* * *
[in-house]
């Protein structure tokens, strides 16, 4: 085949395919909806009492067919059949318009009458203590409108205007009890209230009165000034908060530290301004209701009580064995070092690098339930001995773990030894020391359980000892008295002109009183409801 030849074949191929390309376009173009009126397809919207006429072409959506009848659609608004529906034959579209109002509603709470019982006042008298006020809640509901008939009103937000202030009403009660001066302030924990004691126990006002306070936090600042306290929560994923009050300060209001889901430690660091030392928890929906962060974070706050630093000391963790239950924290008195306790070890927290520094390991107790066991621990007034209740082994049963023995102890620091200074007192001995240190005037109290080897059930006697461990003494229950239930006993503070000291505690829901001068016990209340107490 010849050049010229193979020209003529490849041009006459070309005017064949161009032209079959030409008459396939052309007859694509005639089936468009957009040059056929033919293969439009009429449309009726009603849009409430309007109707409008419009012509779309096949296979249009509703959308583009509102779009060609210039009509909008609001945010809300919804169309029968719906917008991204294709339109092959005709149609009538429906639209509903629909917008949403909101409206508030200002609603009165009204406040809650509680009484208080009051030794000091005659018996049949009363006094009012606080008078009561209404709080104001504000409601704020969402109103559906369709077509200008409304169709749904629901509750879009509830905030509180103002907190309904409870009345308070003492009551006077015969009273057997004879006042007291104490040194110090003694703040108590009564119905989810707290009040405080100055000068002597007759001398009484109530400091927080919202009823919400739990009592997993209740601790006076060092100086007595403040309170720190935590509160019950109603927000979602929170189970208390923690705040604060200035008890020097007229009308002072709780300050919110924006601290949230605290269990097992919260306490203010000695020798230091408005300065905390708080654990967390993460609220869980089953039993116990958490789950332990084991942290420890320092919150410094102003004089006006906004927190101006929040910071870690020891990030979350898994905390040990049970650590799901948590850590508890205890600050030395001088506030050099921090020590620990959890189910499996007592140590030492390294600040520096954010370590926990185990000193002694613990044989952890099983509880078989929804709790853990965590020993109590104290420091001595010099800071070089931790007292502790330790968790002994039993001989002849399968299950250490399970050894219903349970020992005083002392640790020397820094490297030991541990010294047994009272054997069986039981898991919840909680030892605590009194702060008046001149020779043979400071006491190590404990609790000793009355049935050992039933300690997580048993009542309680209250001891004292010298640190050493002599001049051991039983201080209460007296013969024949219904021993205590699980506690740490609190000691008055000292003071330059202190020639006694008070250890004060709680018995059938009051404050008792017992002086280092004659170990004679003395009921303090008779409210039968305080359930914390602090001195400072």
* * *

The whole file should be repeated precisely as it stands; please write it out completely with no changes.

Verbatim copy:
[in-house]
């Protein structure tokens, strides 16, 4: 085949395919909806009492067919059949318009009458203590409108205007009890209230009165000034908060530290301004209701009580064995070092690098339930001995773990030894020391359980000892008295002109009183409801 030849074949191929390309376009173009009126397809919207006429072409959506009848659609608004529906034959579209109002509603709470019982006042008298006020809640509901008939009103937000202030009403009660001066302030924990004691126990006002306070936090600042306290929560994923009050300060209001889901430690660091030392928890929906962060974070706050630093000391963790239950924290008195306790070890927290520094390991107790066991621990007034209740082994049963023995102890620091200074007192001995240190005037109290080897059930006697461990003494229950239930006993503070000291505690829901001068016990209340107490 010849050049010229193979020209003529490849041009006459070309005017064949161009032209079959030409008459396939052309007859694509005639089936468009957009040059056929033919293969439009009429449309009726009603849009409430309007109707409008419009012509779309096949296979249009509703959308583009509102779009060609210039009509909008609001945010809300919804169309029968719906917008991204294709339109092959005709149609009538429906639209509903629909917008949403909101409206508030200002609603009165009204406040809650509680009484208080009051030794000091005659018996049949009363006094009012606080008078009561209404709080104001504000409601704020969402109103559906369709077509200008409304169709749904629901509750879009509830905030509180103002907190309904409870009345308070003492009551006077015969009273057997004879006042007291104490040194110090003694703040108590009564119905989810707290009040405080100055000068002597007759001398009484109530400091927080919202009823919400739990009592997993209740601790006076060092100086007595403040309170720190935590509160019950109603927000979602929170189970208390923690705040604060200035008890020097007229009308002072709780300050919110924006601290949230605290269990097992919260306490203010000695020798230091408005300065905390708080654990967390993460609220869980089953039993116990958490789950332990084991942290420890320092919150410094102003004089006006906004927190101006929040910071870690020891990030979350898994905390040990049970650590799901948590850590508890205890600050030395001088506030050099921090020590620990959890189910499996007592140590030492390294600040520096954010370590926990185990000193002694613990044989952890099983509880078989929804709790853990965590020993109590104290420091001595010099800071070089931790007292502790330790968790002994039993001989002849399968299950250490399970050894219903349970020992005083002392640790020397820094490297030991541990010294047994009272054997069986039981898991919840909680030892605590009194702060008046001149020779043979400071006491190590404990609790000793009355049935050992039933300690997580048993009542309680209250001891004292010298640190050493002599001049051991039983201080209460007296013969024949219904021993205590699980506690740490609190000691008055000292003071330059202190020639006694008070250890004060709680018995059938009051404050008792017992002086280092004659170990004679003395009921303090008779409210039968305080359930914390602090001195400072």